If you act
As you think
The missing link
Synchronicity I, The Police
Back in the late-90s-to-early-aughts, David Frum could be counted on to rook me into purchasing the occasional National Post. The headlines assured me he was present to take on some lefty shibboleth I favoured -- gay marriage, for example. Alright then, I'd think -- persuade me.
Alas, persuasion was not his intent. He'd throw down a string of contentious ideological canards that led to a final put-down punchline mocking the opposition as moral and intellectual invalids. The ploy struck me as a youthful aping of William F. Buckley -- or Ann Coulter, talking in her sleep.
Don't waste time or intellectual energy on cogency of thought -- "defend" your ideological presumptions with a ceaseless barrage of invective against the opposition. To my dismay, this has become the default setting not just for Canada's Intellectual Left, but for aspiring advocates for the Disappearing Center as well.
Say what you will about Jordan Peterson (please), but cogency of thought is a big deal to him. When giving Peterson their consideration, however, this is precisely what our nation's last surviving prestige print platforms are having difficulties with. The less said about Tabitha Southey's "nyah-nyah-a-boo-boo" for Maclean's, the better. The Walrus parks itself left-of-centre, but should be intellectually robust enough to issue a vigorous critique. Ira Wells takes a crack at it, but good Lord, I hope he (or his TA) does a more careful job of grading his students' essays than his editor did fact-checking Wells' presumptive claims. Over at The Globe & Mail, Simona Chiose struggles mightily and spills a tonne of ink to reach a balanced POV on the controversial prof. Alas, the headline and sub-heading give away the game:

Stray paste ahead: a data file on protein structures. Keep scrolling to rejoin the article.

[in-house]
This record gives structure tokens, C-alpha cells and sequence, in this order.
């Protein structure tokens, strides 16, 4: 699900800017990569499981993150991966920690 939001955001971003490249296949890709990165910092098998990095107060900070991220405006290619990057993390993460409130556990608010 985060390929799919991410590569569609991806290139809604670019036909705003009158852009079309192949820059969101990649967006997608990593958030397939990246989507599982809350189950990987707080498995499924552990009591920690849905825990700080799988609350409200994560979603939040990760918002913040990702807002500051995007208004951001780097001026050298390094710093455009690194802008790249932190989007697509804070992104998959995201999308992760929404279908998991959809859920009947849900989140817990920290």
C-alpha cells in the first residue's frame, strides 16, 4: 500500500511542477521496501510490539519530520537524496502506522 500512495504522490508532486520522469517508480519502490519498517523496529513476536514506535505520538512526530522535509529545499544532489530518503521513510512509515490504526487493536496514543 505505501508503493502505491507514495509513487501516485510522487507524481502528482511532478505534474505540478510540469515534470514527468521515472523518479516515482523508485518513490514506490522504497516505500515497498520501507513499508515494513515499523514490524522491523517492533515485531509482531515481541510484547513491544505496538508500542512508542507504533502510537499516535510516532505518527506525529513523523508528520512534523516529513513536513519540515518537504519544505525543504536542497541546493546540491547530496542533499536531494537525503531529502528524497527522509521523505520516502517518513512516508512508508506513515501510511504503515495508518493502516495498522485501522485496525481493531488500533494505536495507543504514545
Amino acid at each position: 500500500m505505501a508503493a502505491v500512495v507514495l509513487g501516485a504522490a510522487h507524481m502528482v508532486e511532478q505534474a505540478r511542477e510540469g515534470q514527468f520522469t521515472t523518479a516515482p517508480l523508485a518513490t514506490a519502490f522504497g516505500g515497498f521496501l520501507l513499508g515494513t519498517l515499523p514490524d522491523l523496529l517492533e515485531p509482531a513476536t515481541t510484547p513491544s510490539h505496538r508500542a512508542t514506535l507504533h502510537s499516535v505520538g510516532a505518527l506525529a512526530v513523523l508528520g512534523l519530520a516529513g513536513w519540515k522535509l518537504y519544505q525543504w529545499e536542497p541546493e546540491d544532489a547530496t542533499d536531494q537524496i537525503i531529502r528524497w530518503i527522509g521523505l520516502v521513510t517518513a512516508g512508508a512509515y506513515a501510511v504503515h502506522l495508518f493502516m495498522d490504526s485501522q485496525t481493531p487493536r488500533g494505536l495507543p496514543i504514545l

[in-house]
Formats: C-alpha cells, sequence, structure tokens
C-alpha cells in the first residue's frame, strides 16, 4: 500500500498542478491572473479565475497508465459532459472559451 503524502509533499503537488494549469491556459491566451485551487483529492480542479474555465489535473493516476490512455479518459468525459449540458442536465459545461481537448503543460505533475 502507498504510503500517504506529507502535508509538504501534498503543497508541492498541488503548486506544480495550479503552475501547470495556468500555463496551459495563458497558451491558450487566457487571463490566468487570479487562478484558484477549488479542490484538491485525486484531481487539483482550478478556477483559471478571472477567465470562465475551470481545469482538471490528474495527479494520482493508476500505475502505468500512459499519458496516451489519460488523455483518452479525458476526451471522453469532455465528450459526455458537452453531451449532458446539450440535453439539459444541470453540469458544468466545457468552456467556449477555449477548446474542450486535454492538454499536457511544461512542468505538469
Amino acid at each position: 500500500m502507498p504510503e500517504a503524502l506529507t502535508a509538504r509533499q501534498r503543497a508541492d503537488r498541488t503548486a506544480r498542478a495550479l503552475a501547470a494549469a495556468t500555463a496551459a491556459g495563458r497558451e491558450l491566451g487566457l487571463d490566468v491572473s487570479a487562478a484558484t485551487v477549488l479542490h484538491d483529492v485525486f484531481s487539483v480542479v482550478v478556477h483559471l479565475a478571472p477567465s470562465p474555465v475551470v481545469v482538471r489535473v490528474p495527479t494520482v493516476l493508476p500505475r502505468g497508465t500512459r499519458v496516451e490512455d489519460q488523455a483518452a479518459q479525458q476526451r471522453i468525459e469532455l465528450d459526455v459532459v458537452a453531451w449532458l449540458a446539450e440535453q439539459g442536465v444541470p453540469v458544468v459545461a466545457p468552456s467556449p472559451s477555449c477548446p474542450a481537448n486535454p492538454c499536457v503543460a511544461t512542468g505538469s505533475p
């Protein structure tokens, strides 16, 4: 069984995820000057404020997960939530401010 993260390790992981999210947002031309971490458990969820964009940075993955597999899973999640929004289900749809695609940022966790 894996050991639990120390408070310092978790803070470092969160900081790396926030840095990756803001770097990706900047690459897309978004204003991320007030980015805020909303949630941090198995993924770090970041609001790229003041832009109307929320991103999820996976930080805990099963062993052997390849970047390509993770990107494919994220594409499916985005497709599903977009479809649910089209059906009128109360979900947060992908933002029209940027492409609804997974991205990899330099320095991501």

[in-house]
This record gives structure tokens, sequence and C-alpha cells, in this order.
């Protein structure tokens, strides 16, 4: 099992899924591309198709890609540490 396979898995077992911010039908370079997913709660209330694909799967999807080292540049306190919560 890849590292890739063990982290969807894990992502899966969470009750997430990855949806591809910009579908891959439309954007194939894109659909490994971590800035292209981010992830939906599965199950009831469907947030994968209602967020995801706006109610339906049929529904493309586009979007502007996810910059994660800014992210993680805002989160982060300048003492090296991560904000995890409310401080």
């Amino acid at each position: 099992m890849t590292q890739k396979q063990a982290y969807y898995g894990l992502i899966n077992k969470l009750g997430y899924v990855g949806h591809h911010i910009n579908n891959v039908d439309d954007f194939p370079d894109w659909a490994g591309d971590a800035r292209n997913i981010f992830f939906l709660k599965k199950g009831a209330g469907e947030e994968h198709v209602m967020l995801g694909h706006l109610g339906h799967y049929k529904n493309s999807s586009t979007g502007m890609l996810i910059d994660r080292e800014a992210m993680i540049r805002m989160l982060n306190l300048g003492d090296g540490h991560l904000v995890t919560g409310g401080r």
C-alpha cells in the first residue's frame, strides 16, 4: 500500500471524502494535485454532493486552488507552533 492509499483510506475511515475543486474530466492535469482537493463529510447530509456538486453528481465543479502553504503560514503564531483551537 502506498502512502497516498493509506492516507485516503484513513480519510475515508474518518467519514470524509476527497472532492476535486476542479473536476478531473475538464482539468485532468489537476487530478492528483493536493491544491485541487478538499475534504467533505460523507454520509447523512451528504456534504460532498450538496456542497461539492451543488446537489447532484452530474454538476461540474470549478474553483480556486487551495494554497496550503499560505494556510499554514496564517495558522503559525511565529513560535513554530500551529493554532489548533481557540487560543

"Jordan Peterson and the trolls in the ivory tower: In the fight for 'free speech,' a university professor has found himself backed by the Internet's most ruthless denizens while students cry foul."If you need help parsing the rhetorical structure of those two sentences, let me know.
|This photo, OTOH, presents a challenge.|
Peterson leads with his chin, he's willing to engage seriously and respectfully with the dopiest of slavering acolytes that approach the mic with a question, and he will take care articulating his line of reasoning so as not to be misunderstood. Ironically enough, the person he most reminds me of is the late Christopher Hitchens. And as with Hitch, while I deeply admire Peterson's candour and rhetorical command, it is his temperament that occasionally chafes.
But I'm glad he's around. If his opponents took a proper stab at emulating his rhetorical method, the ensuing discussion could be enlightening and might actually get us somewhere.
Endnote: need help with that? Jay Heinrichs leans left and he's got a book for you (some tips contained therein (hm - "Heinrichs." There's just something about that name...).